Home / Government / City Commission ties design incentives to larger setbacks

City Commission ties design incentives to larger setbacks


The Safety Harbor City Commission was unanimous in asking city staff to amend a proposed set of design incentives for builders to require larger-than-required setbacks in order to qualify for bonuses.

The proposal from the the Planning & Zoning Board as part of its “Small Town Charm” mission had recommended that builders be rewarded with a choice of faster permit reviews or reimbursement of some impact fees if they agree to incorporate a number of design features deemed to foster “small town charm.”

After a lengthy discussion, Commission decided that builders will qualify for both fast-track review and reimbursement of some impact fees if they earn enough points by adding design features, but their project must include setbacks that are larger than required under city code. Setbacks have been a consistent topic of discussion in the city for the past few years, including setbacks recently being increased in the R-2 (residential) zoning classification.

City staff will rewrite the proposed ordinance and bring it back to Commission for approval at it Aug. 20 meeting.  


Commission decided to address possible changes to impervious surface ratios, setbacks and legal non-conforming lots later, and spent the the rest of the discussion on this agenda item discussing the maximum height for buildings in the Community Town Center zoning classification, which covers an area of roughly five city blocks east and west between Philippe Parkway and 3rd Avenue and north and south between Second Streets.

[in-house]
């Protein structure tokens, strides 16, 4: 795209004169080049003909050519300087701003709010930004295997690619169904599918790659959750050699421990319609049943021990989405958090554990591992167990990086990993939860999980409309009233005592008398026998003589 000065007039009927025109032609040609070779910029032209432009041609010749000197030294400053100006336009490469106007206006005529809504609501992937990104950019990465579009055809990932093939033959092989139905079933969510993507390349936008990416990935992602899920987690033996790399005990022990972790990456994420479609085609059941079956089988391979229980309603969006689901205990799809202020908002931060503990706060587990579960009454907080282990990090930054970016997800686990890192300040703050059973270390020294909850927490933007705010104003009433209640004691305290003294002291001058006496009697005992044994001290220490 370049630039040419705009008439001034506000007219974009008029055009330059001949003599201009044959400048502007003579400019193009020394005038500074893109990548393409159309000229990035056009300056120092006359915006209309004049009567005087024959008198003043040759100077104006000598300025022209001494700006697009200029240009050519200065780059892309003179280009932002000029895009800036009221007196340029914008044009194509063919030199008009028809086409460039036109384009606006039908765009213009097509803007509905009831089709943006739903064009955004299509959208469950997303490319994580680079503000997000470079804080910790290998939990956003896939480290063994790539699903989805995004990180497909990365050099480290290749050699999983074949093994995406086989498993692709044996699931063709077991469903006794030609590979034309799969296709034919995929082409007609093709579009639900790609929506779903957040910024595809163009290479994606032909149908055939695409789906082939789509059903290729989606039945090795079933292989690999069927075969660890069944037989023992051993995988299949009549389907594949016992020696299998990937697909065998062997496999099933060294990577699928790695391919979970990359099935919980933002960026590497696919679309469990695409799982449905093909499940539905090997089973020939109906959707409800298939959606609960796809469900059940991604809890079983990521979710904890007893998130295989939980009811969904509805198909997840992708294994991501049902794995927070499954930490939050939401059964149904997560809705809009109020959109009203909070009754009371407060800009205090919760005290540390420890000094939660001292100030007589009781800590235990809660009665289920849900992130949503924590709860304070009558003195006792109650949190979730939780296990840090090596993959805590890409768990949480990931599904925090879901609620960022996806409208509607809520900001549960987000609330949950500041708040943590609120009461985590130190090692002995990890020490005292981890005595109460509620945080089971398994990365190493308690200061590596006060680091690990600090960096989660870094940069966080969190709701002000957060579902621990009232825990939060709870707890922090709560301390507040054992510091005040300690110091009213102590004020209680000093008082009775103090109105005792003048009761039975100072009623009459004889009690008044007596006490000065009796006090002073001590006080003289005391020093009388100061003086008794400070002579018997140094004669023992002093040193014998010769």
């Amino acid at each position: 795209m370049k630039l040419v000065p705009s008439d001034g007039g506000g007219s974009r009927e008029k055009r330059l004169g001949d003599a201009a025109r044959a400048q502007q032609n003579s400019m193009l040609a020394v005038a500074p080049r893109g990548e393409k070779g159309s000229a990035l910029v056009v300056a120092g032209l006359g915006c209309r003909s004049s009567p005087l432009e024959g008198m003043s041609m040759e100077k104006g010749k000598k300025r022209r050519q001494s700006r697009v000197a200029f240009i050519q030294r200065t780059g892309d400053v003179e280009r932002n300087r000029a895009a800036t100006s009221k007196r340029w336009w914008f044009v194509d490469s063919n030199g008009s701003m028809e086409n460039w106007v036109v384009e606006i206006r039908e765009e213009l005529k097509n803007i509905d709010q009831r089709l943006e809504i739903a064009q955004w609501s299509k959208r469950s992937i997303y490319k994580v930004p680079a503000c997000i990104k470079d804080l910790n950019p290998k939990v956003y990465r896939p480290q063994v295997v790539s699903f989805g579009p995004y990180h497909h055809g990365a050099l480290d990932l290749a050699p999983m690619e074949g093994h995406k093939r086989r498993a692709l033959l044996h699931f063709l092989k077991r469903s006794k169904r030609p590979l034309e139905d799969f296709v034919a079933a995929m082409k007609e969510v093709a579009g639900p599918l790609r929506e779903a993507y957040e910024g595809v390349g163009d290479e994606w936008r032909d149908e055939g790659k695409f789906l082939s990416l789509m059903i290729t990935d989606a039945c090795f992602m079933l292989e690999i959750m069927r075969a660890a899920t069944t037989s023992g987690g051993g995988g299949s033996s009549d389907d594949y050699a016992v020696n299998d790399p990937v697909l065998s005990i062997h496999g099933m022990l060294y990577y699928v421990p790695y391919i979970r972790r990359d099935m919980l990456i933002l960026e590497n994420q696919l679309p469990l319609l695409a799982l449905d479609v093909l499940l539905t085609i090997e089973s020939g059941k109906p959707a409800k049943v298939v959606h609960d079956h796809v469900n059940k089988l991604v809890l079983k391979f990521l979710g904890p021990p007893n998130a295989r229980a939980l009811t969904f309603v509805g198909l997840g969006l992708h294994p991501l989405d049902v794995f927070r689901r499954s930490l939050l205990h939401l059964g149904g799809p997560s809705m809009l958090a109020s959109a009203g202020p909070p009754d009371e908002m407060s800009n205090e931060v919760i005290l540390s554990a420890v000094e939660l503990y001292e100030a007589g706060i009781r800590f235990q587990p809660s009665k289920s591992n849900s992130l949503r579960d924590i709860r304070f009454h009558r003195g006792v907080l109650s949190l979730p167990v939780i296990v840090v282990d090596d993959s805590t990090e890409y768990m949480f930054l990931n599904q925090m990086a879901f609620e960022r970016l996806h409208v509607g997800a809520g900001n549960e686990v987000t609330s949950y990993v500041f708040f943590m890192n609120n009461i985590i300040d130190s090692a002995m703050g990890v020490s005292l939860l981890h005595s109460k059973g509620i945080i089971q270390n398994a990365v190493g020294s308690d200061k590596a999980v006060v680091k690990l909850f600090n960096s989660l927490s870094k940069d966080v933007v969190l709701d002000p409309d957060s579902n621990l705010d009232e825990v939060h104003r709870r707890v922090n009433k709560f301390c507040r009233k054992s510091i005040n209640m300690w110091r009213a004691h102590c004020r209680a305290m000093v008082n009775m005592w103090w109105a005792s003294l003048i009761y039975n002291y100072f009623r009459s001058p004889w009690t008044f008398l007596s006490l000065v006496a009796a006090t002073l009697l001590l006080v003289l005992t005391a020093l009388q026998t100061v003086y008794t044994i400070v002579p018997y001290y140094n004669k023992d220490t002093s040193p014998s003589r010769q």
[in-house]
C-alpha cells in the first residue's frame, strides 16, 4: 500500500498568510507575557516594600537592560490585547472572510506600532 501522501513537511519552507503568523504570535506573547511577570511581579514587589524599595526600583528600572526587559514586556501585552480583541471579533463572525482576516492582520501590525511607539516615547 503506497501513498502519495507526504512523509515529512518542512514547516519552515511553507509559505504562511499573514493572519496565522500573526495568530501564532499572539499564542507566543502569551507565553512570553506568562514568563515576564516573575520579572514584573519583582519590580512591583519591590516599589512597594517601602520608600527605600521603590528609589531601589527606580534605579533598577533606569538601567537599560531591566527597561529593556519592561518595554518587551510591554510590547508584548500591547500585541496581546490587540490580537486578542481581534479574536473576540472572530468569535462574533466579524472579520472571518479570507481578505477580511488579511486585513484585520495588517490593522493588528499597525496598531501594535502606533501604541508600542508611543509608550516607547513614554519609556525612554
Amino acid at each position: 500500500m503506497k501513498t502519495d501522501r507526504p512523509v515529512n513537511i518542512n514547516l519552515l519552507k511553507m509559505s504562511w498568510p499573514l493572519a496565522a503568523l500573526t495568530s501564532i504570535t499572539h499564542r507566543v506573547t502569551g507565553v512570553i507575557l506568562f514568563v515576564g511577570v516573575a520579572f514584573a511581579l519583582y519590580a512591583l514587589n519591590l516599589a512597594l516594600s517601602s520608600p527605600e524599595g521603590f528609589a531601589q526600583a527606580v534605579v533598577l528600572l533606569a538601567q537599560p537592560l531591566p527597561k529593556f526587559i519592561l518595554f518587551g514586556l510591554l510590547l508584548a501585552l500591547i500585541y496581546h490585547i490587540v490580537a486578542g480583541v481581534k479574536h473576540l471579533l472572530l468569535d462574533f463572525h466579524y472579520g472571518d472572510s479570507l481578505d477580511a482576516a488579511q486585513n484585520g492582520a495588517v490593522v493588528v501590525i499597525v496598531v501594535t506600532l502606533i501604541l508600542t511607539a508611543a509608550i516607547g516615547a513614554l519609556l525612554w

Commissioner Nancy Besore had previously asked Commission to reduce the maximum height from 45 feet to 35 feet, but after a lengthy discussion that included the fact that modern construction practices make it difficult, if not impossible, to build a quality, three-story building with commercial space on the ground floor in 35 feet, Commission indicated its support for city staff to draft language to limit the height to no more than three stories and no higher than any current building in the zone, which is believed to be around 40 feet.


Employee of the Quarter Rachael Hales says her daughter wants to be a fire chief when she grows up. (Kim Nicholls)

Christopher Palmieri Employee of the Quarter award: Human resources specialist Rachael Hales had her fiance and daughter, who wants to become a fire chief someday, on hand as she was the first employee honored with the award since it was renamed in honor of District Fire Chief Chris Palmieri, who passed away in June.

Audience to be Heard: The beginning of the meeting, when residents are free to address Commission on any issue not on the agenda, was particularly heated. Diane Lebedeff of Clearwater, who has bought one of the condos in the Harbor Place at Safety Harbor building under construction across from the marina, said she didn’t think it was appropriate for a commissioner to have made a Facebook post calling her future home “ugly.” Diane Boudia, who has previously said she was harassed by residents when her home on Iron Age Street was under construction, also said she was upset about the post, which Commissioner Andy Zodrow posted on his personal Facebook page and was later shared to the Saving Safety Harbor Facebook page. Vice Mayor Carlos Diaz sharply criticized the post in light of the city’s recent anti-cyberbullying resolution, and Mayor Joe Ayoub agreed. Later in the meeting, Besore said it wasn’t a post she would have made, but Zodrow should be free to express his opinions, and Commissioner Cliff Merz said the city still has some work to do in terms of cyber-bullying. Zodrow said there was nothing wrong with the post, as it was made on his personal Facebook page and that the building is not a home yet.